Cancer services news stories

Coronavirus guidance

Restrictions remain in place and inside all of our hospitals you still need to wear a mask, wash your hands and follow social distancing. Please see information for visitors > before you plan on visiting.

Cervical cancer patient urges women to go for smear tests

Cervical cancer patient

A cervical cancer patient is reminding other women of the importance of going for a smear test.

Bec, who lives in Derbyshire, was diagnosed with cervical cancer in May 2020. As part of Cervical Cancer Awareness Week, she is also encouraging women to go for their smear tests regularly.

bec 34 year old Bec said: “I was about due my regular smear test when I started experiencing heavy bleeding after intercourse. My smear test was due to be rearranged due to the covid-19 pandemic, but I knew something was not quite right, so managed to still get booked in for my test.

“Don’t be afraid or worried about going for your smear test. It is five minutes peace and quiet away from the rest of this crazy world and it is a lot less invasive than what I am now going to experience on my cancer journey.”

“When I eventually had the test done, the results showed there were a high grade of abnormal changes and I was called in for a LLETZ procedure, where they removed tissue for testing and treated some precancerous changes of the cervix. After this procedure, I was then sent for an MRI and a CT Scan. After I had received the results from the scans, that was when I was told that I had Stage 2 Cervical Cancer.”

Bec, who lives with her five-year old daughter continued: “Once I had it confirmed that I had cancer, it was one of the darkest times I have ever faced, I was filled with anxiety and constantly thinking the worse. There became a time when I decided I needed to change my mind-set and if I was to let the situation consume me, the treatment would not be as successful. I pulled my socks up and decided I just needed to get on with it and fight this disease head on with a positive attitude.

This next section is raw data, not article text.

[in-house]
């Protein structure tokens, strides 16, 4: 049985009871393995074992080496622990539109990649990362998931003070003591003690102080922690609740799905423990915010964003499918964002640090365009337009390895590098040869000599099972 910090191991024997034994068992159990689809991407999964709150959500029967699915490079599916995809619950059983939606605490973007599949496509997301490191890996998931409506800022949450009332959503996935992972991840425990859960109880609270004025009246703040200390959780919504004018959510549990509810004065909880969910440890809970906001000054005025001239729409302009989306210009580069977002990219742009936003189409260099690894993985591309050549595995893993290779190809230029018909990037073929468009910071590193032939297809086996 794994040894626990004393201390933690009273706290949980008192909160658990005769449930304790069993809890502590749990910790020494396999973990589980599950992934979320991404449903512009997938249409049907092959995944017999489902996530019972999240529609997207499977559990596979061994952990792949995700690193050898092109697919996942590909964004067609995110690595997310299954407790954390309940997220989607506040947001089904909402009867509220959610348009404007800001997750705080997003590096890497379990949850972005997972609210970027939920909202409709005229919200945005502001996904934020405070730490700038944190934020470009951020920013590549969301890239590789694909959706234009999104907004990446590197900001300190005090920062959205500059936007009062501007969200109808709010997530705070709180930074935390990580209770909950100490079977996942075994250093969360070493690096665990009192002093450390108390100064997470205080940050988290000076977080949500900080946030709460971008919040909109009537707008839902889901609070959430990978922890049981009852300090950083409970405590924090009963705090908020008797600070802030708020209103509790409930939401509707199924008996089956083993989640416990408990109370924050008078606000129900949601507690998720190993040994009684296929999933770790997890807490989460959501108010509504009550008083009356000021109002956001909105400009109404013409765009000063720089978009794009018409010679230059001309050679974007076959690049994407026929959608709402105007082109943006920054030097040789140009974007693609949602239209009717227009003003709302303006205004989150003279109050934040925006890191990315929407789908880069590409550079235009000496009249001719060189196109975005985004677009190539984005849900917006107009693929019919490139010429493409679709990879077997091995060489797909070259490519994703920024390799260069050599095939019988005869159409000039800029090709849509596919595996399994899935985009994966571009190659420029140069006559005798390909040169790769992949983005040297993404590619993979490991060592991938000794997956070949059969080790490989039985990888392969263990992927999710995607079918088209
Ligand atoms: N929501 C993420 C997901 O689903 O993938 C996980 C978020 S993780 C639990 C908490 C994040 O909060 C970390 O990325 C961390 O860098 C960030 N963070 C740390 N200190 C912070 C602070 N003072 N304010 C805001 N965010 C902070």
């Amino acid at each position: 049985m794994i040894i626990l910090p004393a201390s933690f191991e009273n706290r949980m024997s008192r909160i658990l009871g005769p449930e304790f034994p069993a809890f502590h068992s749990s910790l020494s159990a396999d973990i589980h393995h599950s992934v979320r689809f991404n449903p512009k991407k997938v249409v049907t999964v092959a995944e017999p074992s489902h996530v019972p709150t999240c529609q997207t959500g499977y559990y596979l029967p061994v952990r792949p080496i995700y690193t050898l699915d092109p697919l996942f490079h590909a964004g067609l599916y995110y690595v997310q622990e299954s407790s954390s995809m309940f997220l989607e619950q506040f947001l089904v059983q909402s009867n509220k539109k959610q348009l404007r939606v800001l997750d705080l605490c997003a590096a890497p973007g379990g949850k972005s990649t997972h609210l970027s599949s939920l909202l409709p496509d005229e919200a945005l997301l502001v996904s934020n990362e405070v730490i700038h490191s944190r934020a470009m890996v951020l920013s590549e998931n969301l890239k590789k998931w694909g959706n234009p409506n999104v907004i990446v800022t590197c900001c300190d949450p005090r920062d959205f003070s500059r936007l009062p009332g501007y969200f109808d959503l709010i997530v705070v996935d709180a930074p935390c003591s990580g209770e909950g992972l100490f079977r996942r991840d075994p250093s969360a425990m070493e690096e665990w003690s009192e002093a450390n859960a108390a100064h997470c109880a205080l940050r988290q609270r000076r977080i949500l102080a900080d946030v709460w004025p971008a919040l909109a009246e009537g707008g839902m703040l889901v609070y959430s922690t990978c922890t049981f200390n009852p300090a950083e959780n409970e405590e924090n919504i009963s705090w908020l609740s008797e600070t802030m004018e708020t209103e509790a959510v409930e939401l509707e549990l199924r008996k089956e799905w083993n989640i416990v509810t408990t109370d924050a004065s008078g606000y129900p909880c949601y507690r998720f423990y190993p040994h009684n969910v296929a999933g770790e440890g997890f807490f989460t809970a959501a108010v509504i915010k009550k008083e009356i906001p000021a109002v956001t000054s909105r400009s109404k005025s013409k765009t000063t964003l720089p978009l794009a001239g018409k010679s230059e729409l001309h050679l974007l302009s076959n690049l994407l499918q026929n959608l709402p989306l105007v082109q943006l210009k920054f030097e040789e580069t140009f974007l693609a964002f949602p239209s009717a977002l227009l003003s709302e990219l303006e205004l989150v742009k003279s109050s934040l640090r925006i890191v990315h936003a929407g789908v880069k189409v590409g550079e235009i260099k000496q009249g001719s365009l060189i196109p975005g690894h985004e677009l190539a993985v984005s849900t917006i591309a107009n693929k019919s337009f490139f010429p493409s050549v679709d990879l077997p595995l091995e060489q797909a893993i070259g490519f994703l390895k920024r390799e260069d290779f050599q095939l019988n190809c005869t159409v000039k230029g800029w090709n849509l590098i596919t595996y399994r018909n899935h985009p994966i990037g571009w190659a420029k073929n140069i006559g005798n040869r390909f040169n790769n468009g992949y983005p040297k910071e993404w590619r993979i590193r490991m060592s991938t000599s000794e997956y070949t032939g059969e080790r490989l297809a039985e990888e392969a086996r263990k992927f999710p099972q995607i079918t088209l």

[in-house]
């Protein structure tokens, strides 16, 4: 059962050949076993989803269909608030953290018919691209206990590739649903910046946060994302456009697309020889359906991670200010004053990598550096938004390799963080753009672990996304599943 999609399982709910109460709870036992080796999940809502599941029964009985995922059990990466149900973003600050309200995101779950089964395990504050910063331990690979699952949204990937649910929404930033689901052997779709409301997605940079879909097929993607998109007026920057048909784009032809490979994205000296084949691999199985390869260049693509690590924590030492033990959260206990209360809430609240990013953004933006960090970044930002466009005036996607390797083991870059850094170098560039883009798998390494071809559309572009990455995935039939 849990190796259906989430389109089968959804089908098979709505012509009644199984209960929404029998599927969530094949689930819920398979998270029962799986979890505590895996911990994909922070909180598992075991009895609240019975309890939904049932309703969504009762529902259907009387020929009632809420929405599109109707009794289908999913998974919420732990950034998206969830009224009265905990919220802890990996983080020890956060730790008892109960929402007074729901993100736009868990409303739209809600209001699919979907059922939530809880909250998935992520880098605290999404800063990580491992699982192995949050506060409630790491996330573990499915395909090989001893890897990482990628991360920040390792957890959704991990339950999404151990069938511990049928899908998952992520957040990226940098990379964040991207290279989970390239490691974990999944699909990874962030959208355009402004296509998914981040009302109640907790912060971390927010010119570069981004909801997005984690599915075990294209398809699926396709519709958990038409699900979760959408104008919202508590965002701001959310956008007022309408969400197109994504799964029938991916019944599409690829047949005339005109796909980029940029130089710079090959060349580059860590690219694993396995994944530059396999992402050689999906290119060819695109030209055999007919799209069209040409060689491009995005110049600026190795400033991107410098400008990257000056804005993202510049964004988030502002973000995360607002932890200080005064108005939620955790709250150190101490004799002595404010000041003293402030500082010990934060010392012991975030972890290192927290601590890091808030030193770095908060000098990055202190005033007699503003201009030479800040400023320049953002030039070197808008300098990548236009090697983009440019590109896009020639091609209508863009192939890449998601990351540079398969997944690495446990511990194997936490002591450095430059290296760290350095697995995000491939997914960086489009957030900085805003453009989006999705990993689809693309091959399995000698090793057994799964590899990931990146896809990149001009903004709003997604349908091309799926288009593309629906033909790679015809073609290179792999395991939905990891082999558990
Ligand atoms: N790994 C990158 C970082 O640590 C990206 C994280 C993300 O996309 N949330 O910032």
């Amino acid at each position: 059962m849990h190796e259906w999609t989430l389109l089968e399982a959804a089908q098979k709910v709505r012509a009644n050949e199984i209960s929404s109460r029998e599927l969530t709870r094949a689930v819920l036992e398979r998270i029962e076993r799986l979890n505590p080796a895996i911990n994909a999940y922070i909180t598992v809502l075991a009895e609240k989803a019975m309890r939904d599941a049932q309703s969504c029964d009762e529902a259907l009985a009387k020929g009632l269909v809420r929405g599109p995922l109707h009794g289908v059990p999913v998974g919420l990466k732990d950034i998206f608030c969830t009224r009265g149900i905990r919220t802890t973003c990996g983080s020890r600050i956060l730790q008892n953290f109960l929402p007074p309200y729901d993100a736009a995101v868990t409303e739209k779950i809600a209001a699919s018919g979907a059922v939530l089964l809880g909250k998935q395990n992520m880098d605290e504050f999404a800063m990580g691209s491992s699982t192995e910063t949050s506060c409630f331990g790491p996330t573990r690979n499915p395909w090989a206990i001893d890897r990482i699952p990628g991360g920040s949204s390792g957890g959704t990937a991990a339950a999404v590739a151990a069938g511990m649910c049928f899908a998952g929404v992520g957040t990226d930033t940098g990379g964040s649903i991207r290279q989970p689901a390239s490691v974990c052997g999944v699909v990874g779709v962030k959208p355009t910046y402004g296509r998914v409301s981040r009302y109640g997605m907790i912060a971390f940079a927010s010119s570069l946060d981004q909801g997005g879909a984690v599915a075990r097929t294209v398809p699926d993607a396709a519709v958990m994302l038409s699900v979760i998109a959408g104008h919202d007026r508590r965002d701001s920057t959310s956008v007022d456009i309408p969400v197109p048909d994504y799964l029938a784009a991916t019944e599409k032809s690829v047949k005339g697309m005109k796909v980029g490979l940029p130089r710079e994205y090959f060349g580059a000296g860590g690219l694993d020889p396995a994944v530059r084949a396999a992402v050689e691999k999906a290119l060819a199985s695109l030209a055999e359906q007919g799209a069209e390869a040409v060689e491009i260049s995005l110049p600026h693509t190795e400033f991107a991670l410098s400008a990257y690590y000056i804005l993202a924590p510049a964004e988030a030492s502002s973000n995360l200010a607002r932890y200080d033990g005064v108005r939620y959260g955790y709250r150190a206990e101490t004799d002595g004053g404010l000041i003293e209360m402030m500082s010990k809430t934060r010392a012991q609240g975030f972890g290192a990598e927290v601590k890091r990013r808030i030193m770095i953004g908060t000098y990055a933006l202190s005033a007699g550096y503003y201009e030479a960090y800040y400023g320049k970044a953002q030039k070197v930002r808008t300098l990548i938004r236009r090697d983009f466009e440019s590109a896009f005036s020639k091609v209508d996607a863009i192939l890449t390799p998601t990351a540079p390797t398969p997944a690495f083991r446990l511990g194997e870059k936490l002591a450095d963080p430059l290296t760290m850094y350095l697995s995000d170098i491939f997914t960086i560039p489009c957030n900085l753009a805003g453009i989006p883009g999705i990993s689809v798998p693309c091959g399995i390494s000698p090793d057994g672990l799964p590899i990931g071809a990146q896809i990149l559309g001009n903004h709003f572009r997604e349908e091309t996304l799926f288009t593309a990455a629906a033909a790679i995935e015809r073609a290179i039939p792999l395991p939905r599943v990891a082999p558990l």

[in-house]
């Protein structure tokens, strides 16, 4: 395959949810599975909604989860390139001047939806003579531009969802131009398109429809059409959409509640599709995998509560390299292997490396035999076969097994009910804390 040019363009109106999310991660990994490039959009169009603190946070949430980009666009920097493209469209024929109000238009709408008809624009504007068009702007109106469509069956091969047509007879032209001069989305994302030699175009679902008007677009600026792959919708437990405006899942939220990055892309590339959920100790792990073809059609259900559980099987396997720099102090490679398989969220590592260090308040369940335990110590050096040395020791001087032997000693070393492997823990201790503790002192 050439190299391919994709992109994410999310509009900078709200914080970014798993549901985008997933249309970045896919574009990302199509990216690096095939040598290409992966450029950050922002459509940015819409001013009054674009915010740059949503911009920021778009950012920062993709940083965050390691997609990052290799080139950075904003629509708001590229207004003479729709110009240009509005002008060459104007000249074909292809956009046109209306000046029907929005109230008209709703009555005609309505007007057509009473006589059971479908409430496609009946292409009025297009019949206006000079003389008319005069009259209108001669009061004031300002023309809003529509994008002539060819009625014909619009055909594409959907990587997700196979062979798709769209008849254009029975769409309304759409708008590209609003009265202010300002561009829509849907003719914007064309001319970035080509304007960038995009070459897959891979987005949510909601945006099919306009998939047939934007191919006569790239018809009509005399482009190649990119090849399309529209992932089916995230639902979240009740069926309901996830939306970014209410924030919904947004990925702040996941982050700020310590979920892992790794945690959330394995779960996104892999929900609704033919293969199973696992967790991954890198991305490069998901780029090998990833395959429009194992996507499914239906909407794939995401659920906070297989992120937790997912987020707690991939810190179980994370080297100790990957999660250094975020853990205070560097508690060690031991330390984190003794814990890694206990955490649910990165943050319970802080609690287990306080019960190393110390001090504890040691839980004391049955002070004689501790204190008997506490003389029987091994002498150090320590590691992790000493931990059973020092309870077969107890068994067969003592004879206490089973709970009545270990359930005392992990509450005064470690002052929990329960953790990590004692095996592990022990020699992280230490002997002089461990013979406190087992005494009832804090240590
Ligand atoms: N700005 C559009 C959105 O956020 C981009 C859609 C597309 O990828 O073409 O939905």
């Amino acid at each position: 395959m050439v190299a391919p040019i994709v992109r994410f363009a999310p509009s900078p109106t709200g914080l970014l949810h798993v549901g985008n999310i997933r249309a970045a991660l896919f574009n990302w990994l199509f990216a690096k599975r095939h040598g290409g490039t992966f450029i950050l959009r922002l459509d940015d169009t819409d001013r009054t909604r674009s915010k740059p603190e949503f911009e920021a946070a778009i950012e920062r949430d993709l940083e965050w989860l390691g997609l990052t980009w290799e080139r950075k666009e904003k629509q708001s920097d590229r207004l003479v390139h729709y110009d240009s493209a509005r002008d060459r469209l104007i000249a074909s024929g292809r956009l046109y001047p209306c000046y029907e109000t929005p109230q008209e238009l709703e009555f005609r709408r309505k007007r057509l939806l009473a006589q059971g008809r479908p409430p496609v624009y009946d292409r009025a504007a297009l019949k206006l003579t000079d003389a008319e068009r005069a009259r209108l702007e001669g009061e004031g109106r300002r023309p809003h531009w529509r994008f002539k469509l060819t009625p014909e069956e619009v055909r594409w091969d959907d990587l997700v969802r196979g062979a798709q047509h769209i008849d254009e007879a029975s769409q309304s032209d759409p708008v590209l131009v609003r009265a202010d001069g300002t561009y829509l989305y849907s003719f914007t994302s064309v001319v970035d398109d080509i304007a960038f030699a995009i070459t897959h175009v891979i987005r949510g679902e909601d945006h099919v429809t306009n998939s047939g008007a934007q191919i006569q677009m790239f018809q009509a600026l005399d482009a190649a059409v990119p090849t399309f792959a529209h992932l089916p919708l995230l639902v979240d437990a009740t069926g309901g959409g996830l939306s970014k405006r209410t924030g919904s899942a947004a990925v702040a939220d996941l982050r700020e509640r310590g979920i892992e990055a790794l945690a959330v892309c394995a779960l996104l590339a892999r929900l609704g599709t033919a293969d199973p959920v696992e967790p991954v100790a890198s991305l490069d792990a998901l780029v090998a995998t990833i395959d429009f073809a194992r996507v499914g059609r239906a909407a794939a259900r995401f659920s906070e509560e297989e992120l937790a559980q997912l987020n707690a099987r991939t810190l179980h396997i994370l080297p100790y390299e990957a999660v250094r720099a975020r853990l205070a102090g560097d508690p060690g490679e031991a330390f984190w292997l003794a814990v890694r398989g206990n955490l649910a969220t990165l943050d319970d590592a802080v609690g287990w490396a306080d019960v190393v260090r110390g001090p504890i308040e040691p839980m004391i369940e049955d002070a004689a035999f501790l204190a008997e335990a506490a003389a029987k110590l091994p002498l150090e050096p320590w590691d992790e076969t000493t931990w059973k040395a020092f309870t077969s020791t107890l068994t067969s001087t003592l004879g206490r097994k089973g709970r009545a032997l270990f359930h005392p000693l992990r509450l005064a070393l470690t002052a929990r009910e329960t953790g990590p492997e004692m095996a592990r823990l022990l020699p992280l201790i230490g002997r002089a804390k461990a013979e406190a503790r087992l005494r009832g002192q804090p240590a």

“I always work well with a plan and being organised, so when I received my treatment plan, I knew exactly what I was working with.

“Once my treatment begins, I am going to be having 5 weeks of Chemotherapy and Radiotherapy and 3 weeks of Brachytherapy. Brachytherapy gives a controlled dose of radiotherapy using a radioactive ball that is placed directly next to the cervix or at the top of the vagina.”

Bec, who is supported by the Gynaecology Oncology Team at Royal Derby Hospital, says: “The staff have been amazing – they are so upbeat and positive. Sam and Claire, the Gynaecology Oncology Clinical Nurse Specialists have been so supportive. I want to do everything I can to raise awareness of cervical cancer. I can’t stress enough how important it is to go along to your GP for a smear test when you’re called or if something doesn’t feel right. It could save your life.”

instagramTo document her journey throughout her diagnosis and treatment, Bec has created an instagram account. You can follow her journey @cervical_cancer_becs_journey

All women between the ages of 25 and 64 are eligible for a free cervical screening test every three to five years. If you are aged between 25 and 49 you will receive an appointment every three years, aged between 50 and 64 every five years and if you are above 65 you will only be screened if you haven’t had a smear test since the age of 50 or have had recent abnormal tests.

Screening is usually carried out by the practice nurse at your GP clinic.